‘Game of Thrones’ 2.03 Recap: “Power Is a Curious Thing”

Although we’re still pretty early in the second season of ‘Game of Thrones’, I think that I’m beginning to side with some viewer criticisms that the show is suffering for lack of a central character to root for. I get the sense that Jon Snow and Daenerys Targaryen are meant to be the main “heroes,” but both have gotten short shrift so far this season. Snow is barely in this week’s episode, and Dany doesn’t appear at all.

I understand that the books are supposedly structured similarly, such that certain characters seem to disappear for long stretches. However, the time in between in spent focused on other characters. The current season of the TV show, on the other hand, feels scattershot in approach. We don’t spend any particular amount of time with anyone. We get a brief scene with a character and then skip right along to the next one. I think the show might play better if it devoted each episode solely to one or two groups of characters. In that case, the exclusion of others would at least seem deliberate.

Anyway, let’s talk about ‘What Is Dead May Never Die’. As we last left things, skeevy old man Craster had caught Jon Snow spying on him as he sacrificed his baby in the woods. Craster is pissed, and kicks the Night’s Watch off his land. Jon Snow tries to tell Lord Commander Mormont about the baby, but it’s clear that Mormont already knew long ago and had decided not to get involved. Snow learns that being a leader sometimes requires that a man make morally ambiguous decisions that he may not be comfortable with.

And that’s all we see of Jon Snow this week. Fortunately, more time is spent with Tyrion Lannister, who remains the most fun character in the series. Tyrion really gets to plotting and scheming this episode. First, he has his girlfriend Shae appointed as Sansa’s handmaiden, a position for which the sassy whore isn’t particularly suited but will be very useful to Tyrion. Then he sets about spreading rumors that he’s going to arrange for Cersei’s daughter Myrcella to be married off for a political alliance. He tells three different people (Baelish, Varys and Grand Maester Pycelle) that he wants the girl to marry three different potential suitors, and instructs all of them to absolutely keep this information a secret from the Queen Regent. Naturally, as he fully expected, word of one of them makes its way to Cersei quickly. Thus, Tyrion discovers that Pycelle betrayed him, and has the old man arrested.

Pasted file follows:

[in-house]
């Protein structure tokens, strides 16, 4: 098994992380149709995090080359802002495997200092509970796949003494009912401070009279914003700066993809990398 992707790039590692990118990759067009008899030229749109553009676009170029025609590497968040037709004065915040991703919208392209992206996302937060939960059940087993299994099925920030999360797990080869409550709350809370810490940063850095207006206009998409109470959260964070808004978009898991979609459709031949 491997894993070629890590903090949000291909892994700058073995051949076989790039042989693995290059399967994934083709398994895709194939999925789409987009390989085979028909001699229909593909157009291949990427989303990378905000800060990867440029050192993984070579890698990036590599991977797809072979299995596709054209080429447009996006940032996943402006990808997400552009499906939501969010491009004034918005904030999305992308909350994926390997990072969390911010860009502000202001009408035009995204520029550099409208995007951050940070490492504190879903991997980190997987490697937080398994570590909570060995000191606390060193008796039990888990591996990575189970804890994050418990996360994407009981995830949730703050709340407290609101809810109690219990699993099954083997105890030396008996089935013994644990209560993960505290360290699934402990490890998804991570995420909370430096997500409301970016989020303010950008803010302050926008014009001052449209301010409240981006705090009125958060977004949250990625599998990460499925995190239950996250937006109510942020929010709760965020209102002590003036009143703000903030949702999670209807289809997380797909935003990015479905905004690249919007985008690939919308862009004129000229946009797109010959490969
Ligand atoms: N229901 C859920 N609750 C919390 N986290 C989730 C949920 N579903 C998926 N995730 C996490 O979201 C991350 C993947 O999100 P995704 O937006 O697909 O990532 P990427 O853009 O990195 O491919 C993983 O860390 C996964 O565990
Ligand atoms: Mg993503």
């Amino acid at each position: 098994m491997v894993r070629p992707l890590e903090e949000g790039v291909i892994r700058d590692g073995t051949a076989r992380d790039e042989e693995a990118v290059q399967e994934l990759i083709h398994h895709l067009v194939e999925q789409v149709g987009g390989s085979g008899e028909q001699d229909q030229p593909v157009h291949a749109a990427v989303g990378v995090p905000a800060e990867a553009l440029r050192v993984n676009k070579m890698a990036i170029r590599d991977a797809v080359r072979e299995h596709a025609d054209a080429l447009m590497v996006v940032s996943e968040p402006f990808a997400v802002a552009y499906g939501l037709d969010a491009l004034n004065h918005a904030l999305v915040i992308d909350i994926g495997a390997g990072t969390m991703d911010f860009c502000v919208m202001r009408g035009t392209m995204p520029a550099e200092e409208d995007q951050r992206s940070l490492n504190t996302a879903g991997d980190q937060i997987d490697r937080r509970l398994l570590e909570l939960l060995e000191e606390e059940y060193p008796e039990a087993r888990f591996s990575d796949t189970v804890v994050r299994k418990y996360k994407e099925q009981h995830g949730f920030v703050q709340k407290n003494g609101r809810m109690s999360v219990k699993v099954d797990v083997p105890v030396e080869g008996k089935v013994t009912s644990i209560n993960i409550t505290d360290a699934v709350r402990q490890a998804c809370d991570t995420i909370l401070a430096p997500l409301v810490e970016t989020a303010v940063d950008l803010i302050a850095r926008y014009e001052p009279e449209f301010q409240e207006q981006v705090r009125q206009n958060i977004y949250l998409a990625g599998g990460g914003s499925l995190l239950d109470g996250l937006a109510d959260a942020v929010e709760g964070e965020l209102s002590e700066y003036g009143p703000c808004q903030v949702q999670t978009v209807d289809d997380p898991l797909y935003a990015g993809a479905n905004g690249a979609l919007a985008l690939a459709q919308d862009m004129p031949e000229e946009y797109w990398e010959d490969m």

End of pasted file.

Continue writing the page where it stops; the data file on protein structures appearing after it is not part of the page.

As this is going on, Catelyn Stark visits Renly Baratheon (Robert’s gay younger brother) to forge an alliance with her son Robb’s army. Curiously, she finds that Renly is married… to a woman. In fact, his new queen is the sister of Renly’s lover Loras. In a very Lady Macbeth-like moment, the bride (Margaery) reveals to Renly that she full well knows that he’s gay, doesn’t care at all, and will gladly bring her brother into their bed if it will help him impregnate her with an heir. She’s a devious one.

Also, Renly somewhat upsets his boyfriend when he promotes a lady knight named Brienne to be in his Kingsguard over Loras. To be fair, Brienne is a total bruiser who kicked Loras’ butt in a duel.

In other developments, annoying whiner Theon Greyjoy learns that his father has no intention of joining Robb’s army. Quite the contrary, while Robb is off at war, he intends to invade and conquer the northern kingdoms, including Winterfell. This seems like he’s asking for trouble.

The episode ends with Lannister soldiers raiding the Night’s Watch party en route to the Wall with Arya Stark. Yoren, the recruiter who’d been hiding Arya’s identity, is killed defending the camp. The soldiers are looking for Gendry, Robert Baratheon’s last-remaining bastard son, but a quick-thinking Arya fools them into believing that another boy they’d just killed was Gendry.

The scenes for the next episode suggest that we’ll finally spend a decent amount of time with Daenerys. I hope that’s true, because she’s had nothing to do so far this season.


  1. In all fairness though, it’s the same way in the books. There really isn’t a central character to root for and isn’t supposed to be. In fact, most get killed off one way or another and only a small number make it through all the books alive. Personally, I like it that way because it’s different from the usual typical story template of most shows. 🙂

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